Photo found on Flickr by Colesworth
There were many iconic symbols of my childhood. I noticed them mostly through the eyes of my mother and the way she wished to conceal them. It wasn’t anything she said but I knew as a child, for her, leaving England was hard. I knew this when she painted the outside dunny can (toilet) blue, having read somewhere that spiders are repelled by blue, and placed it inside the shower. We were English and so we took baths, not showers. Most of the events of my childhood were recorded in my journal. I still have those journals even though I am well into my 40s now. Recording stories has always been my favourite thing to do.
As a child, I was always entranced by relationships. I loved to watch the way people interacted with one another, how they responded, how they survived. I can remember recording the details of my observations in an exercise book that I kept with my pen in a plastic bag in the fork of the enormous jacaranda tree in our backyard. My mum who is an English lady, in every sense of the word, preferred to think of the back yard as a garden but apart from her trellis of sweet peas, her rockery and the jacaranda, it was really a yard and in its centre, under the spotlight of the Australian sun was the ‘eyesore,’ the bane of her existence, an iconic Australian – the Hills Hoist. This metal structure dominated the yard.
We lived in a rectory on the main intersection of two highways, directly across the road was a night club. On Saturday nights our house vibrated to the beat of the music. I learned to sleep through the drumming, the farewell conversations and the car lights. My parents never did. My father made his way to the pulpit bleary-eyed every Sunday morning as my mum collected broken glass from our driveway. I recorded these details as if I were Harriet the Spy. Mum’s complaints were inaudible, muttered under her breath, impossible to catch. I watched and though I was only 8 years old, I knew this wasn’t the life she’d hoped for.
Our house was surrounded by car yards and industry. The neighbour over the back had wild parties, the one a few doors down, behind the church hall, had a pet ferret. Mum feared that the ferret would attack our ducks which she kept in an enclosure around the Hills Hoist. I’ll never really know why mum kept ducks? I think she was attempting to rebuild her memories from childhood holidays in the Lakes District. My sister, the practical helpful sibling, would dance as she hung out laundry trying to avoiding the pecking ducks as they nipped at her heels with their rubbery beaks. I recorded this too.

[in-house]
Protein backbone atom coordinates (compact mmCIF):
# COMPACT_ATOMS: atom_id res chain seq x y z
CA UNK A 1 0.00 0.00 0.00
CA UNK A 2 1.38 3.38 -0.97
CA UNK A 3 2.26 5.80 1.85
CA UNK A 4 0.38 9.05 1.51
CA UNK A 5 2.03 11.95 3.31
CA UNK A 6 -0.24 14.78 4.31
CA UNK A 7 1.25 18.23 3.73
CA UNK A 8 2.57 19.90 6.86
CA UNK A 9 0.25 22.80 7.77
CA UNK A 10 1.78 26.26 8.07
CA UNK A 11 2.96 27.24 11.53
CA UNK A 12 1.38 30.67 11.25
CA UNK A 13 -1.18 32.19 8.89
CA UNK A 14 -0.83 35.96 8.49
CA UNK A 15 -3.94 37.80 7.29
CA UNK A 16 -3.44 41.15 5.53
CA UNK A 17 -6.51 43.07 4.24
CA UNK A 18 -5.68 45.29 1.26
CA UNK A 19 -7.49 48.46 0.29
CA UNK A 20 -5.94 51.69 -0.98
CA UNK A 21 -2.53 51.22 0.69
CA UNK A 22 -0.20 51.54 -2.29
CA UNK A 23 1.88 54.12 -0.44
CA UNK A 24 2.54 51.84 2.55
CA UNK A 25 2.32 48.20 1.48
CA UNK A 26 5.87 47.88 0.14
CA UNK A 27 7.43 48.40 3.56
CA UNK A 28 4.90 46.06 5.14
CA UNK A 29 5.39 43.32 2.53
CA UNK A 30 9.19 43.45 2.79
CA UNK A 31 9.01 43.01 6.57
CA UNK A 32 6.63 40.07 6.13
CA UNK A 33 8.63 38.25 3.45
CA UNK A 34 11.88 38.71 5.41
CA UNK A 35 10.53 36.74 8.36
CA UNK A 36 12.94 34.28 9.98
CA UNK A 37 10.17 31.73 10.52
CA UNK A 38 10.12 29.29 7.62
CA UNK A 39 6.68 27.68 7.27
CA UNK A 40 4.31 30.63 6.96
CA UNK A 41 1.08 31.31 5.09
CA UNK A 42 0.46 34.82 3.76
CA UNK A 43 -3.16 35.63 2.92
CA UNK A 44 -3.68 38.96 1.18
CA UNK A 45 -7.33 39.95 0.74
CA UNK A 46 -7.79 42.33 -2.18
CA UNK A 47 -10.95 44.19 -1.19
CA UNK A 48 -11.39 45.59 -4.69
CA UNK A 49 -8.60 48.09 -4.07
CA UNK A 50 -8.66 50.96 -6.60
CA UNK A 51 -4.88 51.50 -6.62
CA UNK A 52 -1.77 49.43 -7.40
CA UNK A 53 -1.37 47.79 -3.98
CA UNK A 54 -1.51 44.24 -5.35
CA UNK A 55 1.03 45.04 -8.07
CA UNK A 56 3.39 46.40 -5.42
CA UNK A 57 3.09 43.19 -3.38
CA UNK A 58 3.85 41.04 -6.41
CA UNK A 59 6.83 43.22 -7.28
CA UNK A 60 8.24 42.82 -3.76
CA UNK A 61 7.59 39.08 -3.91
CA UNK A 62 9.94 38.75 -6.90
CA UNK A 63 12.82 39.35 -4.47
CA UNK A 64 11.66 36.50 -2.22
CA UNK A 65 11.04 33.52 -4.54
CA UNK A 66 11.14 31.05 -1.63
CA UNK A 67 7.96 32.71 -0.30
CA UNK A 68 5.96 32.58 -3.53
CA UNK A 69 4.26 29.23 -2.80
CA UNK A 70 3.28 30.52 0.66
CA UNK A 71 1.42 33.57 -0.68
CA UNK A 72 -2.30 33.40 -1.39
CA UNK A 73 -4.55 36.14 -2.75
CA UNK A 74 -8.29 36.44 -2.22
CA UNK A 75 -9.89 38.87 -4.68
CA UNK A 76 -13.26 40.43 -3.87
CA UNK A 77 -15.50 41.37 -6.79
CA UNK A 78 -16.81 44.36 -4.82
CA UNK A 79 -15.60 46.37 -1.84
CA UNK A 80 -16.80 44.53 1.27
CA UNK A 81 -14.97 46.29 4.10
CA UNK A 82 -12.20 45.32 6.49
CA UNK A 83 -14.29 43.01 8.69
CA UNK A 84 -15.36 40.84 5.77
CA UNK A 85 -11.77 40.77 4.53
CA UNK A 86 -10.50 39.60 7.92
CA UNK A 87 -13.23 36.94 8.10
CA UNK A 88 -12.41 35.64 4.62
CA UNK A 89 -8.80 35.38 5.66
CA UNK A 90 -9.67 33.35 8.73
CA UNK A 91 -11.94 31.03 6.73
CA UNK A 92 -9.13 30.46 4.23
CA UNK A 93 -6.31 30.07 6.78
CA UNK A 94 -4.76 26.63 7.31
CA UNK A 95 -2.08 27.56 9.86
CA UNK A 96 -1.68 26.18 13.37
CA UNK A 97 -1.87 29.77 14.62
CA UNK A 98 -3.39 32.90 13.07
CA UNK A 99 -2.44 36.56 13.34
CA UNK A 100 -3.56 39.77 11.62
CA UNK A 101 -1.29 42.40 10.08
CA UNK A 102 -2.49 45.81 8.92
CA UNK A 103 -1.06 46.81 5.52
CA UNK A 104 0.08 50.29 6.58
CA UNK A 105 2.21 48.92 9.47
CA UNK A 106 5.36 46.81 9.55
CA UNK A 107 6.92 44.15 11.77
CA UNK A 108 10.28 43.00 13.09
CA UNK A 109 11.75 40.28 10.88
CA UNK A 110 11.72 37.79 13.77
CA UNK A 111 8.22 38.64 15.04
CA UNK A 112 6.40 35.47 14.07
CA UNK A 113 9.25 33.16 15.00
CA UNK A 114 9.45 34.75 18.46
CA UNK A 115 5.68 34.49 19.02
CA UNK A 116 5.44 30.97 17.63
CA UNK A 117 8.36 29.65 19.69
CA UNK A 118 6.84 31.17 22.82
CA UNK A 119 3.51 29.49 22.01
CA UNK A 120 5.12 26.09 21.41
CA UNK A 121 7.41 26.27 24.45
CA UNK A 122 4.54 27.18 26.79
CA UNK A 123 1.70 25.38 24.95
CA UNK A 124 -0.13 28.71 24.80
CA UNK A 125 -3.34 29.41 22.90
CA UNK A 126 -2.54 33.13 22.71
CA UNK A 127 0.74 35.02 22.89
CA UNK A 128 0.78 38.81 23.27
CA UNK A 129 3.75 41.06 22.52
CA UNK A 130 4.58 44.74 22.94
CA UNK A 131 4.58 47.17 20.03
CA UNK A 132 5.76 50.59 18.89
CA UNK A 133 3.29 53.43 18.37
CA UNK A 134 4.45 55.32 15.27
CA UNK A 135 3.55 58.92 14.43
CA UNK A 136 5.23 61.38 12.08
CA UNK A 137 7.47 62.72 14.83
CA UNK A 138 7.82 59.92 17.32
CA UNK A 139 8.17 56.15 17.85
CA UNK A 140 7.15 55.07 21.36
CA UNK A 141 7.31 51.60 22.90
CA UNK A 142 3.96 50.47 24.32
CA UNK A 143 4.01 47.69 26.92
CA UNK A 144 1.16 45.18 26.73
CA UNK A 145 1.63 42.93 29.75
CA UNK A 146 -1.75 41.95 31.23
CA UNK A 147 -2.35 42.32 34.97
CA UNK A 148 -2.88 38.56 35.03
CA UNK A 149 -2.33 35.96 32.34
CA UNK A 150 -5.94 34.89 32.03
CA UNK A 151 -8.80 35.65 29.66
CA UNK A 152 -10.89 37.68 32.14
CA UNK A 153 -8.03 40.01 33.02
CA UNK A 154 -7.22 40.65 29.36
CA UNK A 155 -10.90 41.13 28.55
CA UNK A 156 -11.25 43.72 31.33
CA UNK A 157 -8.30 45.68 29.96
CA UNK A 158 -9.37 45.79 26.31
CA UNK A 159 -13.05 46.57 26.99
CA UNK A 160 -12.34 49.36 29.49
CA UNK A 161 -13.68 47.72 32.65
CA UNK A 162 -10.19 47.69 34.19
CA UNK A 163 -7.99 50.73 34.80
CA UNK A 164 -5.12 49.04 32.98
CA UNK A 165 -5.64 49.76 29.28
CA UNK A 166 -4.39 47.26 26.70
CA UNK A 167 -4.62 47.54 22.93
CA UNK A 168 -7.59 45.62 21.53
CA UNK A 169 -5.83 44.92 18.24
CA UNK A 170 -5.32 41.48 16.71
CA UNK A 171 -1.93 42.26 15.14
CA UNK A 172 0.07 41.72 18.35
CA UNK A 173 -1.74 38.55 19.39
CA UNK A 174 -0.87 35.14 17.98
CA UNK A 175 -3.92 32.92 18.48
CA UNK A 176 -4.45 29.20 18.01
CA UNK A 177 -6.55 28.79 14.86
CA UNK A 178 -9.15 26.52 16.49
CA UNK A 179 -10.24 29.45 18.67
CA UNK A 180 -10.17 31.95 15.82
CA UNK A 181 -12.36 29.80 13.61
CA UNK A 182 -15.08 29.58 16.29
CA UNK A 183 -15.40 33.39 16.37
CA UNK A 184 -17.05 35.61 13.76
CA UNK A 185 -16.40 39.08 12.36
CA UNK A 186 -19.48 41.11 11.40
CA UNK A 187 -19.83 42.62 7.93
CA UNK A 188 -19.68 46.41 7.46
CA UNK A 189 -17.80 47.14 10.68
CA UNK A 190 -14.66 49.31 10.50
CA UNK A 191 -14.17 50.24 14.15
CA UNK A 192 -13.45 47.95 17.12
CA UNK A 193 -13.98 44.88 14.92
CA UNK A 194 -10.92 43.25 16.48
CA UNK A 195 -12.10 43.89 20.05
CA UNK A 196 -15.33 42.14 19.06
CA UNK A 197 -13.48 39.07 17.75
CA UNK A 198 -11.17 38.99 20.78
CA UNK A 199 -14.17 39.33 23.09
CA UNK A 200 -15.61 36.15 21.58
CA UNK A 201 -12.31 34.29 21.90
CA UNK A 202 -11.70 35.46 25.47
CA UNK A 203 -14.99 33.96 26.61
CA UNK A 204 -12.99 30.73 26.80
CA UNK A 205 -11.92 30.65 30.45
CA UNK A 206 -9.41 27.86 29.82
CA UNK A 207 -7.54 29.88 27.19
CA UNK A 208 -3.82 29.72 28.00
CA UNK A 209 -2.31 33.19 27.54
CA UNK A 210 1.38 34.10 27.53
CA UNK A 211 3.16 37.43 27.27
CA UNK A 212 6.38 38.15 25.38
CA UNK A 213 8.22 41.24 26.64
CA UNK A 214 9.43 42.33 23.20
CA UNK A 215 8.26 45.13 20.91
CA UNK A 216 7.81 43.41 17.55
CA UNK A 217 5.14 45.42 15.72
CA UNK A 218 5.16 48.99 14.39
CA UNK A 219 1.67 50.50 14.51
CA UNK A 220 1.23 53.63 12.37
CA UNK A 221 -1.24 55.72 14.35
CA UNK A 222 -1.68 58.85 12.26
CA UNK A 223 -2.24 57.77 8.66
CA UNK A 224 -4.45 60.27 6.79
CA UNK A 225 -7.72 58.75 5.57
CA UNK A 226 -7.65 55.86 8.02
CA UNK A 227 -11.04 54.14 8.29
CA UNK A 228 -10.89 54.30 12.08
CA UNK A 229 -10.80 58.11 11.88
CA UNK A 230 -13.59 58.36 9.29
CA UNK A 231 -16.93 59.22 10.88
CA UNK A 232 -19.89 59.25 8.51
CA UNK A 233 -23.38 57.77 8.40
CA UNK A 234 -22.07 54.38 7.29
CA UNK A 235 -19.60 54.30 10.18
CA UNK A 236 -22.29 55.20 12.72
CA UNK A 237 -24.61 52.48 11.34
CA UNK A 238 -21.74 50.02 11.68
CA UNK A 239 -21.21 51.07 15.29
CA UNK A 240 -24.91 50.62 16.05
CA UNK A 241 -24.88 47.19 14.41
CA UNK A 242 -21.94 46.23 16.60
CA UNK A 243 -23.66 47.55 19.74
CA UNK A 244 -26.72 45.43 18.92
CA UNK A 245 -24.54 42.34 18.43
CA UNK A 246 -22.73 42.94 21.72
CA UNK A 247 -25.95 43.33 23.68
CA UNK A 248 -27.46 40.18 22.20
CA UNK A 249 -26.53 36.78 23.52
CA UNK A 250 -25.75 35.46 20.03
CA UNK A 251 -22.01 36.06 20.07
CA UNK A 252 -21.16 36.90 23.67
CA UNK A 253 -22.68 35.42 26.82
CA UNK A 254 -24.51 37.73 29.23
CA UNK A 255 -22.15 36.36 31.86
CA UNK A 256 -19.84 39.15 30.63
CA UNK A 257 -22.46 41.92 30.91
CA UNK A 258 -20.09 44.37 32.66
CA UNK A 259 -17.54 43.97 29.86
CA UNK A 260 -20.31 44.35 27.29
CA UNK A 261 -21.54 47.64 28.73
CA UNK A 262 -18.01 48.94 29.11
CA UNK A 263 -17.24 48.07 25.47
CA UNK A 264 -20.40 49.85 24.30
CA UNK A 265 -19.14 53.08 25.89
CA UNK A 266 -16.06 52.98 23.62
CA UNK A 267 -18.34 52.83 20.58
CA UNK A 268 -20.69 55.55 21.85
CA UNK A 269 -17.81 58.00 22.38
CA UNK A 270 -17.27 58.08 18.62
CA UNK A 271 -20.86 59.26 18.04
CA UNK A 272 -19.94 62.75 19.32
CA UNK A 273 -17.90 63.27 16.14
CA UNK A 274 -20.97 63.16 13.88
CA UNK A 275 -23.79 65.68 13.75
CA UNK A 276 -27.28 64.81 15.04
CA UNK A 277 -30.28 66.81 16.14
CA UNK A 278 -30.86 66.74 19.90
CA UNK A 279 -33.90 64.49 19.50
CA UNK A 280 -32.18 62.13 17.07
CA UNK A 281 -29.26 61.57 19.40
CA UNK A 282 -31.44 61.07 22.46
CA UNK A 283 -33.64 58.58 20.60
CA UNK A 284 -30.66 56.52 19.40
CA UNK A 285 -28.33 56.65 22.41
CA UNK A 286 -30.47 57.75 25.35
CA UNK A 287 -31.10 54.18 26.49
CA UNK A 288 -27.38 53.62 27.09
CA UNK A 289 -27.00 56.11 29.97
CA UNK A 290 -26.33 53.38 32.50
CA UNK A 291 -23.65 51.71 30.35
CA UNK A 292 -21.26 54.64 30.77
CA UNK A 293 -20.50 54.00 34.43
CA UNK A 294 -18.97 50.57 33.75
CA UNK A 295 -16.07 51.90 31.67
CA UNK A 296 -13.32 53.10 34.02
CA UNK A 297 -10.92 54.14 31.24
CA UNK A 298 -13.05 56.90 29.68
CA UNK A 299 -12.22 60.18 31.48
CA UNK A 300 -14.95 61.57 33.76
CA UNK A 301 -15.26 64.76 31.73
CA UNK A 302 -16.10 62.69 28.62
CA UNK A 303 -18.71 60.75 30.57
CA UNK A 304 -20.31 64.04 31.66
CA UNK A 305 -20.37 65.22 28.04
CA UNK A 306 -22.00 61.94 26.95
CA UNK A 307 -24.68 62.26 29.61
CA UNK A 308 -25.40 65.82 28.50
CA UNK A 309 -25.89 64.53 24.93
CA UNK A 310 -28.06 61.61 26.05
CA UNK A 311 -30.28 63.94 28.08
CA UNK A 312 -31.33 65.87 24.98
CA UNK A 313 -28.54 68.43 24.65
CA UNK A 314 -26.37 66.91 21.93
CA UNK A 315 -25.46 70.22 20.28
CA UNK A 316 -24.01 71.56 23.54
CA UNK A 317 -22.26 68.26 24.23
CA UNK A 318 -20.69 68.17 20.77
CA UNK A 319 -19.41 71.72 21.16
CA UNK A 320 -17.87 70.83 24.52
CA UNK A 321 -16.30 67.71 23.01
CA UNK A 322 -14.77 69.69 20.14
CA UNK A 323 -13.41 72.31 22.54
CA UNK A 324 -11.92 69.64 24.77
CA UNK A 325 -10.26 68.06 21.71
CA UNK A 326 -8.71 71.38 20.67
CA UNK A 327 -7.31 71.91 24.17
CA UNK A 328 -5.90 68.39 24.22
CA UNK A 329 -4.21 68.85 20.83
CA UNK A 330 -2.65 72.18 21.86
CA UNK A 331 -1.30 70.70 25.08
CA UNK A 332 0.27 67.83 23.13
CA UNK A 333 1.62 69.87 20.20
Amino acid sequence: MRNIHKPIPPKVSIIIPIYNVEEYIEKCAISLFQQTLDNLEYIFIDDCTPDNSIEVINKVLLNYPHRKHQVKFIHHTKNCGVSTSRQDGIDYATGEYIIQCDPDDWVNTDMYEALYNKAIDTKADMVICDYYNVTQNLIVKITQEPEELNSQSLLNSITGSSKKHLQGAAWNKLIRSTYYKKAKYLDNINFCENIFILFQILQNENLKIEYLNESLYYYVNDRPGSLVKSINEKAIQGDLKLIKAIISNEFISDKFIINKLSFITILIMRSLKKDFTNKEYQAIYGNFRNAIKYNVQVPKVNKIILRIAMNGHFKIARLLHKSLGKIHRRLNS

While mum tended her plants and the ever growing menagerie in the backyard, I wrote the facts and turned them into stories. Sometimes, I created imaginary places of my own. Places far from the chaos of home, away from the drunks that arrived on our doorstep, away from the telephone where the man from Rookwood rattled off names for Monday’s funerals. Late in the evening, I watched the shadows form; as the sun began to set the Hills Hoist grew. It stretched its towering arms across our yard. It was no longer a rotary clothes line but a terrifying monster mocking my mother’s dreams. She had not traveled to Australia to live in suburbia with a ‘fibro’ house and a concrete path that led to a clothes line. She had dreamed for more than this.
Over time she adapted to the expectations of what it was to be Australian. She baked cakes from the Women’s Weekly Birthday Book and before long she added a Hills Swing Set and a Clark Rubber pool to our collection. In that awful rectory my mum showed me how to pick myself up when life got hard. It wasn’t what she said but what she did. Like the way she made cucumber sandwiches for the drunken men who came begging for change.
Sometimes life is ugly. For mum, the dream she had of living abroad was not quite what she thought it would be. Yet in spite of it all she learnt to plant a garden. Even the ugly Hills Hoist with its metal frame proved to be brilliant for drying clothes. Between the piles of washing she picked us up and taught us how to grasp the metal bars and then spin us around. Mum always remembered to enjoy the moments, to do what was in front of her and to see the opportunities that abounded.
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